Use Sitemap to submit vulnerability hijacking of other website rankings

  • Avoid black hat pits on regular websites that cannot be mistaken
  • Multi-channel, deep understanding of how search engines work
  • Help understand where the limits of the search ranking algorithm are
  • Develop white hat skills from smart black hat SEO techniques

I have done some research on the websites and rankings of domestic black hat SEO, such as gambling and pornography, and have some contacts with related companies. I admire the industry’s profit, team size, exploration and application. Of. In general, however, the practice of domestic black hat SEO is biased towards tradition, and more is the extreme and large-scale use of certain known vulnerabilities or parameters of search algorithms. The exploration of SEO by some foreign black hats is even more unexpected, and the brain hole is even stranger.

A few days ago I saw an example that could be used for Black Hat SEO, using Google Search Console’s XML Sitemap to submit vulnerabilities and hijacking the original rankings of other people’s websites. After reading it, I feel that there is such an operation? Some people are really very active in thinking, seemingly have time, and constantly explore various possibilities. Fortunately, this vulnerability was not actually used in Black Hat SEO, but was submitted in Google’s vulnerability reporting reward program, and the discoverer Tom Anthony received a $1,337 prize.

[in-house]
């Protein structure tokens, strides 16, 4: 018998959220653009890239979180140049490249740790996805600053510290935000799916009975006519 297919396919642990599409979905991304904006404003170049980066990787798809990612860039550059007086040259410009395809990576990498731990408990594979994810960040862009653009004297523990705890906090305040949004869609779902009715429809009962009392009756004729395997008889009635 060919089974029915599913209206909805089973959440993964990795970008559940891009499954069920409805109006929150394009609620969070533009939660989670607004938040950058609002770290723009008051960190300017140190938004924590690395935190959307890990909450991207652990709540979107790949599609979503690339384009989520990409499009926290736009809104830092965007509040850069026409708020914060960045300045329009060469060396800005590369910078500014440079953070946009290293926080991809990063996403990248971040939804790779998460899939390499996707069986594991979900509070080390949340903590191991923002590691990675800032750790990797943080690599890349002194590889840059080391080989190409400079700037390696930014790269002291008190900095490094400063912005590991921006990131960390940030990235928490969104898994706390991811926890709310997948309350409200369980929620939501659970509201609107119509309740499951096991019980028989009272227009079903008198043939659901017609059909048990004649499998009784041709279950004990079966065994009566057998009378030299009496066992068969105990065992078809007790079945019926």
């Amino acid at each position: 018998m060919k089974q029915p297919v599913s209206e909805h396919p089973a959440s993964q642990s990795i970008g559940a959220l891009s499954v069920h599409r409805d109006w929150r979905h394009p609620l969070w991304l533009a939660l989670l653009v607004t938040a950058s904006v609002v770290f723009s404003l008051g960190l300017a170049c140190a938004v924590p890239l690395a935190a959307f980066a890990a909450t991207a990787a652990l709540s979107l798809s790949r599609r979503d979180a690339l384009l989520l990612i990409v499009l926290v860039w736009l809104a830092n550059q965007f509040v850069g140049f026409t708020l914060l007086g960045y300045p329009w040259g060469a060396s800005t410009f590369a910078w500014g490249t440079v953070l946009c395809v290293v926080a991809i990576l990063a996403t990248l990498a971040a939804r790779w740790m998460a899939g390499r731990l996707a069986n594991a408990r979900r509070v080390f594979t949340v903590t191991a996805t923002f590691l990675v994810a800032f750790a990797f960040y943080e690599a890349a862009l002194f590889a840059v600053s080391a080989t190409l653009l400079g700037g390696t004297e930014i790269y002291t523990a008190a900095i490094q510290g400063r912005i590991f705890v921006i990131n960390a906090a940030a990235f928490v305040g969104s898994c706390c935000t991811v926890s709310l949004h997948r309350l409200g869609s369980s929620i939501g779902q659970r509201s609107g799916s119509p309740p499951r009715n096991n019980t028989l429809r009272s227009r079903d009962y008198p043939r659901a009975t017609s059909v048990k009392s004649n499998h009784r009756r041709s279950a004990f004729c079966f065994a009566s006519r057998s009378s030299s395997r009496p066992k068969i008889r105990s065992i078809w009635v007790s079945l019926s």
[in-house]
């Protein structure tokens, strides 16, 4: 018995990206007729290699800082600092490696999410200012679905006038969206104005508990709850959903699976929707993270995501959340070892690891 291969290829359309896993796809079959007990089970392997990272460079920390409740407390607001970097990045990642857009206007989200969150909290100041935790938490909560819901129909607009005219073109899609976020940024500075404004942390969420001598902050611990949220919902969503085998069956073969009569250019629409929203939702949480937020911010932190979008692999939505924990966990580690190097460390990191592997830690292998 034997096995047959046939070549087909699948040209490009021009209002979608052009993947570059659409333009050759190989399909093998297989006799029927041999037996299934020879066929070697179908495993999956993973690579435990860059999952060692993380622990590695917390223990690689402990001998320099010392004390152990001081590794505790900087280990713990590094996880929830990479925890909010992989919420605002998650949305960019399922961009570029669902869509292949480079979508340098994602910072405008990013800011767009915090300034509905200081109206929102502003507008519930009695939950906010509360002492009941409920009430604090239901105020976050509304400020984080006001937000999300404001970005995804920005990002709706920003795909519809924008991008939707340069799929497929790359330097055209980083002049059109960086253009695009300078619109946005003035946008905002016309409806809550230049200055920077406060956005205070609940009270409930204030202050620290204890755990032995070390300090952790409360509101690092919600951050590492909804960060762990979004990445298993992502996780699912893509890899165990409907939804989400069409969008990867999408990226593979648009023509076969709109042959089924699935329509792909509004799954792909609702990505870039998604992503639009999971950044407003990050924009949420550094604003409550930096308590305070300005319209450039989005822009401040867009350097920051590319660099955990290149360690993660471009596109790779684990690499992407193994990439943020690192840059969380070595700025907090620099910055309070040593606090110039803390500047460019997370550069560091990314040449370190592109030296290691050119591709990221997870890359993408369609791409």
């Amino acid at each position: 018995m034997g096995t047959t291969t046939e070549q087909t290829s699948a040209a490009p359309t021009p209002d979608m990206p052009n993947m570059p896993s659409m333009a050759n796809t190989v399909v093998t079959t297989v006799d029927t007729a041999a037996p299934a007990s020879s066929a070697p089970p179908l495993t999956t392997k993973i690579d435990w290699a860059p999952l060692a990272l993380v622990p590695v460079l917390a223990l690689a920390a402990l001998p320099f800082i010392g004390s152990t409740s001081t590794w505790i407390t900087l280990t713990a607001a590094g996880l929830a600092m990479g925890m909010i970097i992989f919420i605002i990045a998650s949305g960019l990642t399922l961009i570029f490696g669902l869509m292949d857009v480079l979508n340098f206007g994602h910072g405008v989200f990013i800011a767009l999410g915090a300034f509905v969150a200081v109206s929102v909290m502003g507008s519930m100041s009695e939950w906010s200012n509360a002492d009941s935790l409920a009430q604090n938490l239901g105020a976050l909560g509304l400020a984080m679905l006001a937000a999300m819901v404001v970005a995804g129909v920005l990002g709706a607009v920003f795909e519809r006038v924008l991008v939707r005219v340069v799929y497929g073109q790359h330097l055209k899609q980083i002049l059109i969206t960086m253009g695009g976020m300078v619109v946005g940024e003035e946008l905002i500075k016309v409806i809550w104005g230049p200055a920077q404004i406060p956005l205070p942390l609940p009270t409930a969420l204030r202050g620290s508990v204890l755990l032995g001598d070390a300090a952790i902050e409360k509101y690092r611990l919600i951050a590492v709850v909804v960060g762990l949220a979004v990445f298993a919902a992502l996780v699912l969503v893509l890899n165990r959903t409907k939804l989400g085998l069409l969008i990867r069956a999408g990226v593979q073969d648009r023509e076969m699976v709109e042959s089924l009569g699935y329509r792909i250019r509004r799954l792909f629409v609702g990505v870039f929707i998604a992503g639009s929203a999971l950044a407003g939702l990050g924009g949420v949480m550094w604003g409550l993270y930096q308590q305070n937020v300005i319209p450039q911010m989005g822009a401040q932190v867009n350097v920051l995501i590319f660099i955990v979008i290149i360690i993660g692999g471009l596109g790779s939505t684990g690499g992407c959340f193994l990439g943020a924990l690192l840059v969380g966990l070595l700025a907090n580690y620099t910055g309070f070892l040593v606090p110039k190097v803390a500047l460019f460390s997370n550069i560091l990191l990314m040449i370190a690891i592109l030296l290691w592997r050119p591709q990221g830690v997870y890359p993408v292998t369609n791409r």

Tom Anthony is not a general IT security officer, apparently a dry SEO, and the head of the Distilled product development department of the famous British SEO company. Tom Anthony details the use of this vulnerability in his blog post.

Simply put, Tom Anthony uses his own website to submit an XML version of Sitemap to Google using ping mechanism (which contains index directives, such as the hreflang tag used in this example). Due to vulnerabilities in Google and other websites, Google mistakenly thought that this Sitemap is Another site’s Sitemap, which allows Tom Anthony’s website to quickly index and hijack the ranking of that site.

Google allows several ways to submit sitemap.xml:

  • Specify the location of sitemap.xml in the robots.txt file
  • Submit in the background in Google Search Console
  • Ping the location of sitemap.xml to Google

The third way to ping is to send a get request to this URL of Google:


Among them, is the file of the sitemap.xml to be submitted. Tom Anthony found that Google would come over and crawl the sitemap.xml file in more than 10 seconds after receiving the request, regardless of the old and new sites.

The next step is to take advantage of the open redirect vulnerability of some websites, which is completely open and can point to other websites. Some websites can control the steering through the parameters in the URL, such as the user is redirected to a specified address after login:


That is, the website user of abc is redirected to the page.html page after login, and continues to access normally. Usually, the page.html page should be on the domain name. However, some websites are not very secure and can be redirected to other websites, such as:


After logging in, the user was redirected to another website, And it doesn’t have to be a real login. Just visit the URL, which can be login?, or logout?, or any other script.php?, it will be turned.

This is the open turn. This open turn is quite common, including big sites.

Tom Anthony registered a new domain name,, and then used these two vulnerabilities to submit such a sitemap.xml to Google via ping: